A Brand's Guide To Working With TikTok Creators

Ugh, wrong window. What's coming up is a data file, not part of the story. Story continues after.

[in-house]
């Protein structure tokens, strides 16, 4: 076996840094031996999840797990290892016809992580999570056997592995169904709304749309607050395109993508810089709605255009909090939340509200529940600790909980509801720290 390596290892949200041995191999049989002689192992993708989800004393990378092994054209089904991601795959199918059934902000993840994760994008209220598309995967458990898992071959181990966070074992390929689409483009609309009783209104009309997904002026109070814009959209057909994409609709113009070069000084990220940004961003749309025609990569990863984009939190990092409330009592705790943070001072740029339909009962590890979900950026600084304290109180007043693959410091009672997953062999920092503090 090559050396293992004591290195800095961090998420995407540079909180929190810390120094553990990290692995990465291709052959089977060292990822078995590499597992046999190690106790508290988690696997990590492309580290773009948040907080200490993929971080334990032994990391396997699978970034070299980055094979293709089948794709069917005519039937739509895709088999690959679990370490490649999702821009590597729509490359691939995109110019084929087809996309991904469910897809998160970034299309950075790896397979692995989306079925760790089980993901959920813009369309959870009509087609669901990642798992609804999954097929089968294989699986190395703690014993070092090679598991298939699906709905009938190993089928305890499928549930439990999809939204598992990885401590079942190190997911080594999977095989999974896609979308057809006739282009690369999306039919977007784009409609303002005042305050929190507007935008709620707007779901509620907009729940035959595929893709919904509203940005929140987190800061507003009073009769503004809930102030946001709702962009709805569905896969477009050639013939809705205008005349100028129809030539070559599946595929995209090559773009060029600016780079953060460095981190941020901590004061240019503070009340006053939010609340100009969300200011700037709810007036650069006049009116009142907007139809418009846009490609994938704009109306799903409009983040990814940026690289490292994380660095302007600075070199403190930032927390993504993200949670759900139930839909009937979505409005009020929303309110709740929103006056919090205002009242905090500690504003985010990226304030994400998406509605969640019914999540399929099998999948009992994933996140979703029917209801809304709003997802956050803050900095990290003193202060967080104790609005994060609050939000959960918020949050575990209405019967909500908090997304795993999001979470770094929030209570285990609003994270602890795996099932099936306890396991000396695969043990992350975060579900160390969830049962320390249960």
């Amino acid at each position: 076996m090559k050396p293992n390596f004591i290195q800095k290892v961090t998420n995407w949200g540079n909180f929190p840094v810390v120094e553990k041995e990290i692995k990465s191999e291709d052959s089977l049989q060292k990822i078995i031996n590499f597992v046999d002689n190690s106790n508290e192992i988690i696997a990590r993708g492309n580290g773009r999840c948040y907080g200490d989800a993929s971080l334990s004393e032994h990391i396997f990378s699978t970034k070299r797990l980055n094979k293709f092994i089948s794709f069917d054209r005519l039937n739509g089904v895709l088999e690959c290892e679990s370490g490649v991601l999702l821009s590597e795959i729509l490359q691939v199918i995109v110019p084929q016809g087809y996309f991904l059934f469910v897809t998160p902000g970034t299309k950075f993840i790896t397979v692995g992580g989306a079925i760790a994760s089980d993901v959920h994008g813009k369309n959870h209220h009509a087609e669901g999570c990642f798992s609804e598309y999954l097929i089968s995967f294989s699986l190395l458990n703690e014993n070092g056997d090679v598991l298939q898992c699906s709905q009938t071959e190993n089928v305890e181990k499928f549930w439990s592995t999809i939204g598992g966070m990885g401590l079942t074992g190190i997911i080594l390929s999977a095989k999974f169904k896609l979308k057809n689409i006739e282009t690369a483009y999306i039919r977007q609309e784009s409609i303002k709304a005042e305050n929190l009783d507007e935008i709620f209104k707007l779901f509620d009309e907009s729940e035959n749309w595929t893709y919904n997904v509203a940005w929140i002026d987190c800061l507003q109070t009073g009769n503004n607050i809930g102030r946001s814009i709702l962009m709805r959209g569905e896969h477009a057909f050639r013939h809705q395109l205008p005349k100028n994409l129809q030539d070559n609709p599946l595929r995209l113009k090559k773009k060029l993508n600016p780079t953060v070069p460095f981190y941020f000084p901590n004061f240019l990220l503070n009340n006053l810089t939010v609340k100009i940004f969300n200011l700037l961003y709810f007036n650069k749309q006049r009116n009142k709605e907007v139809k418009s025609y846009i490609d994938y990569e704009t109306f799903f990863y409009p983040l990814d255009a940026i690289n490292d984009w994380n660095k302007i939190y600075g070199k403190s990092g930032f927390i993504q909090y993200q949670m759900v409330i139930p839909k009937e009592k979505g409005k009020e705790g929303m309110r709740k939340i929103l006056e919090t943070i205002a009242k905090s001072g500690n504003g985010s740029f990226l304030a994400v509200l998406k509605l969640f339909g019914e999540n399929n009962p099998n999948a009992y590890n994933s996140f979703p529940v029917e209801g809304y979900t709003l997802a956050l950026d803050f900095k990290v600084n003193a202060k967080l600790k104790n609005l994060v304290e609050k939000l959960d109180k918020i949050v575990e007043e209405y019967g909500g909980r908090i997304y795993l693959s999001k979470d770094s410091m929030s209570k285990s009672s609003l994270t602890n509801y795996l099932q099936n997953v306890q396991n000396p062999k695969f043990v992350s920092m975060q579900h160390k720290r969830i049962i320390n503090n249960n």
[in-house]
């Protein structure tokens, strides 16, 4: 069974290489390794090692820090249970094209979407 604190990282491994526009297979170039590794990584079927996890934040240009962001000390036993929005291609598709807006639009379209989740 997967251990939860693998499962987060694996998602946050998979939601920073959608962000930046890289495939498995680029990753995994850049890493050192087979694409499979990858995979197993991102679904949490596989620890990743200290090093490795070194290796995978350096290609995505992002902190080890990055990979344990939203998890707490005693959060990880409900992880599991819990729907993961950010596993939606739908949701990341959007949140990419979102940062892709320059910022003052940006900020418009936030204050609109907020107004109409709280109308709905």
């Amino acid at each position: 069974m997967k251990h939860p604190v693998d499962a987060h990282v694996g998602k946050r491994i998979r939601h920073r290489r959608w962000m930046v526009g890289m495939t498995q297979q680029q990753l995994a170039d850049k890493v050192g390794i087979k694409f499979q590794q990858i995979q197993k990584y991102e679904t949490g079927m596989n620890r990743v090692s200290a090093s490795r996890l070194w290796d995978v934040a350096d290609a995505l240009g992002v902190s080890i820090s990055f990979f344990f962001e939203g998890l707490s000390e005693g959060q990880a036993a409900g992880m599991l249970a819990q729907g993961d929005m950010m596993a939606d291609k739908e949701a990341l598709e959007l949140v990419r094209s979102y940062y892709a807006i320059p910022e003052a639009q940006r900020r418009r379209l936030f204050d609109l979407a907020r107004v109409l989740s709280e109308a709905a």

A Brand's Guide To Working With TikTok Creators